Saint John Berchmans – Readings


Commentary on 1 John 4:1-8; Luke 9:57-62

The Gospel reading from Luke describes three people who had a desire to become followers of Jesus. The passage begins with “As they were walking along the road…”
‘They’ presumably refers to Jesus with his disciples. The ‘road’ occurs frequently in the Synoptics, especially Mark, and can also be translated the ‘way’. In other words, it is the road or way that is bringing Jesus to Jerusalem and all that that means for him. And, of course, in John’s gospel Jesus tells his disciples that he is the Road or the Way (Greek, hodos, ‘). Those who want to be followers of Jesus will also have to walk this Way.
The first man who approaches Jesus says he will follow Jesus wherever he goes. It seems to be an unconditional offer. But Jesus tells him that, while foxes have their lairs and birds their nests, the Son of Man has no place to lay his head. Jesus had absolutely no property, the only clothes he had were those he was wearing and lived from day to day, even from hour to hour. And yet there is no evidence that Jesus suffered from destitution, that he had to sleep outdoors at night or that he suffered from malnutrition. He had the basics; he had what he needed and nothing more. His words to the man were a challenge to live in the same way. Whether he accepted the challenge or not we do not know. But it is a challenge being made to us also.
In the second case, the initiative comes from Jesus. He says to a man, “Follow me”. But the man answered, “Let me go first and bury my father.” This does not mean that his father has just died but more likely that he did not want to be a disciple of Jesus until after his father was dead and buried. To which Jesus replied, “Let the dead bury the dead but you go and proclaim the kingdom of God.” When it comes to following Jesus, it has to be done immediately; it cannot be postponed. The kingdom of God has to be live and proclaimed at once and for always. Of course, when the time comes, a man will go and bury his father but what Jesus is pointing out is that we cannot wait for uncertain events to get in the way of making the Kingdom a reality in our world.
The third agreed to follow Jesus but asked to be allowed to go back and say goodbye to his family first. Jesus’ reply is not unlike what he said to the second man: “No one who puts his hand to the plough and looks back is fit for service in the kingdom of God.”
One is reminded of the time that Elijah called Elishah to be his successor as prophet. Elisah replied, “Let me kiss my father and mother goodbye and then I will come with you.” To which Elijah replied, “Go back.” But it is also worth noting that Elishah then slaughtered his 24 oxen and burnt his ploughs to cook the meat and gave it to the people. He then followed Elijah with nothing (cf. 1 Kings 19:19-21).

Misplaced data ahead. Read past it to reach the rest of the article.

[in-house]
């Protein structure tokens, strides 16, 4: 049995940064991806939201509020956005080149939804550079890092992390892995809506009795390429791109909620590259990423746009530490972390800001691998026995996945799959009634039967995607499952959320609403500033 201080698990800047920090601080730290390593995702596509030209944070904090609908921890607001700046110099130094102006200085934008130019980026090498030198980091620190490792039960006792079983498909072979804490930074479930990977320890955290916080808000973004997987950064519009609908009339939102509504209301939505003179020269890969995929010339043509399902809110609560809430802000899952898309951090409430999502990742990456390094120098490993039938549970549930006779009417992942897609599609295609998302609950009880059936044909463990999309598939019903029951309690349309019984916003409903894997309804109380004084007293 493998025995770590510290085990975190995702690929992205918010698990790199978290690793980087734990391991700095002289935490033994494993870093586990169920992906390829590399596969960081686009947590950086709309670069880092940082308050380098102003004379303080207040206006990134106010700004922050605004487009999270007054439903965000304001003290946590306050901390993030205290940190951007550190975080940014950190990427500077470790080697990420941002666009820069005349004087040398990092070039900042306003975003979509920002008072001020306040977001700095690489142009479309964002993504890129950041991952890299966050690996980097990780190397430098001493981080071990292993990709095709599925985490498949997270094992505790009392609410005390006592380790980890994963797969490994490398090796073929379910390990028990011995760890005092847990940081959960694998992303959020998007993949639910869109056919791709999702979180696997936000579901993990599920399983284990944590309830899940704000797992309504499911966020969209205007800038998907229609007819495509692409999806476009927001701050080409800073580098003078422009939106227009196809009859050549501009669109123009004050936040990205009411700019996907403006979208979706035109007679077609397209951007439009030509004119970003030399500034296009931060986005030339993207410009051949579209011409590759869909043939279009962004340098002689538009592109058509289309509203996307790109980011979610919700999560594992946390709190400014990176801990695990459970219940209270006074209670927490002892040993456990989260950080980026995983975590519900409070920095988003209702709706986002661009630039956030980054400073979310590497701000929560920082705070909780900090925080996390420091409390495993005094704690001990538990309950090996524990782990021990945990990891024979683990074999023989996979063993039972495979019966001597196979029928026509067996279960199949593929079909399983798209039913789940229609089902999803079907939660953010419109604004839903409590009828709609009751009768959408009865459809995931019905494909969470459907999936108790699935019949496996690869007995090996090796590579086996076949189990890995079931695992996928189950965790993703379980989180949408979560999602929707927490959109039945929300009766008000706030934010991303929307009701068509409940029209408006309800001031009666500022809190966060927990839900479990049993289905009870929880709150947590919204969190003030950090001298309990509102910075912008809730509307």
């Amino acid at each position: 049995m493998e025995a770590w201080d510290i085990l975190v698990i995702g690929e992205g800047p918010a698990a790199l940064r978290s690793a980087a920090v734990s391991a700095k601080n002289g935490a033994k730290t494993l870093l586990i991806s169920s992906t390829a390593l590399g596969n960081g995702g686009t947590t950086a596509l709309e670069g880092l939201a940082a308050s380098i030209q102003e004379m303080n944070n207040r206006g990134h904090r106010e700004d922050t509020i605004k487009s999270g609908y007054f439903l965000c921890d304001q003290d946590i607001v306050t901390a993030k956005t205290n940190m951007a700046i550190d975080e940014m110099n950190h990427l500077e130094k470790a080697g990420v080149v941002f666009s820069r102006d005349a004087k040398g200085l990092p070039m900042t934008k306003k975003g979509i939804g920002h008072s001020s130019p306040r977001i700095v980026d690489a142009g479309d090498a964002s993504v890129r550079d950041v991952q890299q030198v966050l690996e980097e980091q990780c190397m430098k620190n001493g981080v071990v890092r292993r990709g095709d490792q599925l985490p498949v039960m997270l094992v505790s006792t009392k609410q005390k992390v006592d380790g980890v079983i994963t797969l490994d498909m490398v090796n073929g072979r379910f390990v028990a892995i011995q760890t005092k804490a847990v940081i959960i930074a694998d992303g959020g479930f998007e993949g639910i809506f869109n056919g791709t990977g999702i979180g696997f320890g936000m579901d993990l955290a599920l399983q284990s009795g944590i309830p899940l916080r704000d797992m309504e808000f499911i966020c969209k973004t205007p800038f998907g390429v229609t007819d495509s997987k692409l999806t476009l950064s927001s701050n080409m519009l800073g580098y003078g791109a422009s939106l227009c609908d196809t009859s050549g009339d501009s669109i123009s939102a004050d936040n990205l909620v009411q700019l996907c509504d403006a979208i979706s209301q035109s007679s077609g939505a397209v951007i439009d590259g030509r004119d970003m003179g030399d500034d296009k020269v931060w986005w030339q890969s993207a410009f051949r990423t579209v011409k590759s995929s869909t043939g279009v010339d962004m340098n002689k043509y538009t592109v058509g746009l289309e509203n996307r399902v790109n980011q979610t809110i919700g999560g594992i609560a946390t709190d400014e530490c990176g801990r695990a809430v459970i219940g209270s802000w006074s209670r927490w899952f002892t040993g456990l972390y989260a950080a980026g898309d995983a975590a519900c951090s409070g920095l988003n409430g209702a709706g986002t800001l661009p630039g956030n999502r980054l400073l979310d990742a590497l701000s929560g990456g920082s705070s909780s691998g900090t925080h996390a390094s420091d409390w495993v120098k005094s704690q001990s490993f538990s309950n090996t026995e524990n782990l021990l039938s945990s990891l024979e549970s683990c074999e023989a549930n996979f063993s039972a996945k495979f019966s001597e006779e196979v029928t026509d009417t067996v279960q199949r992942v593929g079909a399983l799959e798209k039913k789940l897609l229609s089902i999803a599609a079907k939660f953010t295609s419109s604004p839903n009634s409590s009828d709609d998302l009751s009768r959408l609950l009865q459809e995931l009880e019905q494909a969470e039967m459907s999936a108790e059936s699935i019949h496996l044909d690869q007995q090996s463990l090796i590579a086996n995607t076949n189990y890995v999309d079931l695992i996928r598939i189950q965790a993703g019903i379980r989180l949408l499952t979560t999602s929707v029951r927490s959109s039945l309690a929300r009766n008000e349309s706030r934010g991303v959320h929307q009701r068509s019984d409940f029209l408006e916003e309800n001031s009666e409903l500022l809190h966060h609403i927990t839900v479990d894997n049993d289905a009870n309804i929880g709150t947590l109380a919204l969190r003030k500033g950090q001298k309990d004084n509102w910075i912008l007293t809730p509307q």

The message of Jesus is clear, one cannot compromise with following Jesus. John Berchmans made his unconditional commitment to follow Jesus all the way.
How committed is my following? What baggage do I insist on having with me?

The First Reading from the First Letter of John can be divided into two parts. The first part expresses the writer’s concern with Gnosticism which was a problem in the Church at the time the letter was written. Gnosticism tended to deny the fullness of the Incarnation, namely, by saying that the material body of Jesus was only a mirage. The passage then speaks of the way in which we can distinguish between those who are true Christians. Deception is possible in spiritual things and may be tested by its relation to Christian doctrine. Therefore, says the Letter, those who fail to acknowledge Jesus Christ truly to be in the flesh are false prophets and belong to the antichrist. Even though these false prophets are often well received in the world, the Christian who belongs to God has a greater power in the truth.
It is a question, then, of discerning which spirit one is following – the Spirit of God or a false spirit emanating from a false prophet. And so the passage states how one can recognise the Spirit of God: “every spirit that acknowledges Jesus Christ come in the flesh belongs to God”. Anything else comes from the “antichrist”.
Obviously, the young John Berchmans did not have problems with Gnosticism. But, as a young Jesuit, he would have been familiar with the central place that “Discernment of Spirits” has in the spirituality of St Ignatius Loyola, founder of the Jesuits. It is through this discernment that one can evaluate whether what one does is in accordance with God’s will or not.
The last two verses of the passage are the beginning of the next section of the Letter which speaks at length about the nature of Christian love. Love – the Greek word is agape (’) – is at the very heart of Christian living. This love, an unconditional reaching out for the good of the other, comes directly from God and to be without it is to be separated from God. As the Letter concludes: “Whoever is without agape-love does not know God, for God is Love”.
And it was this Love which was the motivating force in all the John did in his short Jesuit life.
 

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